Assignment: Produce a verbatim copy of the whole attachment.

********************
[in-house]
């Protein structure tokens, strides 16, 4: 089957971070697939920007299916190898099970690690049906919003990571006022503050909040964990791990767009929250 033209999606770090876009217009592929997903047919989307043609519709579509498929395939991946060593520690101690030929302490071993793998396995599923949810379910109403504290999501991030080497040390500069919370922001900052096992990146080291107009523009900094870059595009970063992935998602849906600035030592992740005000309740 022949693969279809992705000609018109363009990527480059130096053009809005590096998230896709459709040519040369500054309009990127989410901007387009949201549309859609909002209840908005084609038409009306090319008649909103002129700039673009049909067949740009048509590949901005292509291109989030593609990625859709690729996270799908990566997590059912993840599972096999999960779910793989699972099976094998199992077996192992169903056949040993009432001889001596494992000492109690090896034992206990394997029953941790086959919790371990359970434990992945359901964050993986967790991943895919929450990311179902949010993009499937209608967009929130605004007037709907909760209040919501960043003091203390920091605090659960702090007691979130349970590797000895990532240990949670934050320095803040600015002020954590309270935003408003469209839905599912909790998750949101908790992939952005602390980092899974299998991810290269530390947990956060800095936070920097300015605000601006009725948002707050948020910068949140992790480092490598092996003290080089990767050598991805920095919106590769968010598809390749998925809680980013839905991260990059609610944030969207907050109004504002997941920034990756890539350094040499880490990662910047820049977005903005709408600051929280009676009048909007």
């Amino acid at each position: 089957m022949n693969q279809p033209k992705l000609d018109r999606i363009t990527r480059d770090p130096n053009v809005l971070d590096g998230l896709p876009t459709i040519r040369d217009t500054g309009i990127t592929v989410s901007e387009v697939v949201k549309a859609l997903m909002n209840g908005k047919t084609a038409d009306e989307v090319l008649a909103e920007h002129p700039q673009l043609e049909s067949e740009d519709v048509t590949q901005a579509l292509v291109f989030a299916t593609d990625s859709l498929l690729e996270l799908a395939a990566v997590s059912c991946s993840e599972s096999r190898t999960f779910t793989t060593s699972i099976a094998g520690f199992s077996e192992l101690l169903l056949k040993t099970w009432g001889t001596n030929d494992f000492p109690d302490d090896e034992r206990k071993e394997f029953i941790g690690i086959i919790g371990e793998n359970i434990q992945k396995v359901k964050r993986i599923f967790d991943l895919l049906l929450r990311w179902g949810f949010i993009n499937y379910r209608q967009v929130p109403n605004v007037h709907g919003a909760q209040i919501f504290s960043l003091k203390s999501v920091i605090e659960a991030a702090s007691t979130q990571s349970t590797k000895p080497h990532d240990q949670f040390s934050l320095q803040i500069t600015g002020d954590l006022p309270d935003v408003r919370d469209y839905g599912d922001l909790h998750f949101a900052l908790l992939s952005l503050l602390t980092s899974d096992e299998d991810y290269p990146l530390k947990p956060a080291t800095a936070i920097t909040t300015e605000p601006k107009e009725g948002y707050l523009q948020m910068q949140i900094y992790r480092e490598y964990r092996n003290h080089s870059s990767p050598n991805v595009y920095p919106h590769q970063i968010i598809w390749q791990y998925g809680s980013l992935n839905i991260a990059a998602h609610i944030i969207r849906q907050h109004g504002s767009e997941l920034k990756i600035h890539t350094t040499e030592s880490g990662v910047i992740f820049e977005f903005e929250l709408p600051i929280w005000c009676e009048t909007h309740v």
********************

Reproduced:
[in-house]
């Protein structure tokens, strides 16, 4: 089957971070697939920007299916190898099970690690049906919003990571006022503050909040964990791990767009929250 033209999606770090876009217009592929997903047919989307043609519709579509498929395939991946060593520690101690030929302490071993793998396995599923949810379910109403504290999501991030080497040390500069919370922001900052096992990146080291107009523009900094870059595009970063992935998602849906600035030592992740005000309740 022949693969279809992705000609018109363009990527480059130096053009809005590096998230896709459709040519040369500054309009990127989410901007387009949201549309859609909002209840908005084609038409009306090319008649909103002129700039673009049909067949740009048509590949901005292509291109989030593609990625859709690729996270799908990566997590059912993840599972096999999960779910793989699972099976094998199992077996192992169903056949040993009432001889001596494992000492109690090896034992206990394997029953941790086959919790371990359970434990992945359901964050993986967790991943895919929450990311179902949010993009499937209608967009929130605004007037709907909760209040919501960043003091203390920091605090659960702090007691979130349970590797000895990532240990949670934050320095803040600015002020954590309270935003408003469209839905599912909790998750949101908790992939952005602390980092899974299998991810290269530390947990956060800095936070920097300015605000601006009725948002707050948020910068949140992790480092490598092996003290080089990767050598991805920095919106590769968010598809390749998925809680980013839905991260990059609610944030969207907050109004504002997941920034990756890539350094040499880490990662910047820049977005903005709408600051929280009676009048909007």
């Amino acid at each position: 089957m022949n693969q279809p033209k992705l000609d018109r999606i363009t990527r480059d770090p130096n053009v809005l971070d590096g998230l896709p876009t459709i040519r040369d217009t500054g309009i990127t592929v989410s901007e387009v697939v949201k549309a859609l997903m909002n209840g908005k047919t084609a038409d009306e989307v090319l008649a909103e920007h002129p700039q673009l043609e049909s067949e740009d519709v048509t590949q901005a579509l292509v291109f989030a299916t593609d990625s859709l498929l690729e996270l799908a395939a990566v997590s059912c991946s993840e599972s096999r190898t999960f779910t793989t060593s699972i099976a094998g520690f199992s077996e192992l101690l169903l056949k040993t099970w009432g001889t001596n030929d494992f000492p109690d302490d090896e034992r206990k071993e394997f029953i941790g690690i086959i919790g371990e793998n359970i434990q992945k396995v359901k964050r993986i599923f967790d991943l895919l049906l929450r990311w179902g949810f949010i993009n499937y379910r209608q967009v929130p109403n605004v007037h709907g919003a909760q209040i919501f504290s960043l003091k203390s999501v920091i605090e659960a991030a702090s007691t979130q990571s349970t590797k000895p080497h990532d240990q949670f040390s934050l320095q803040i500069t600015g002020d954590l006022p309270d935003v408003r919370d469209y839905g599912d922001l909790h998750f949101a900052l908790l992939s952005l503050l602390t980092s899974d096992e299998d991810y290269p990146l530390k947990p956060a080291t800095a936070i920097t909040t300015e605000p601006k107009e009725g948002y707050l523009q948020m910068q949140i900094y992790r480092e490598y964990r092996n003290h080089s870059s990767p050598n991805v595009y920095p919106h590769q970063i968010i598809w390749q791990y998925g809680s980013l992935n839905i991260a990059a998602h609610i944030i969207r849906q907050h109004g504002s767009e997941l920034k990756i600035h890539t350094t040499e030592s880490g990662v910047i992740f820049e977005f903005e929250l709408p600051i929280w005000c009676e009048t909007h309740v």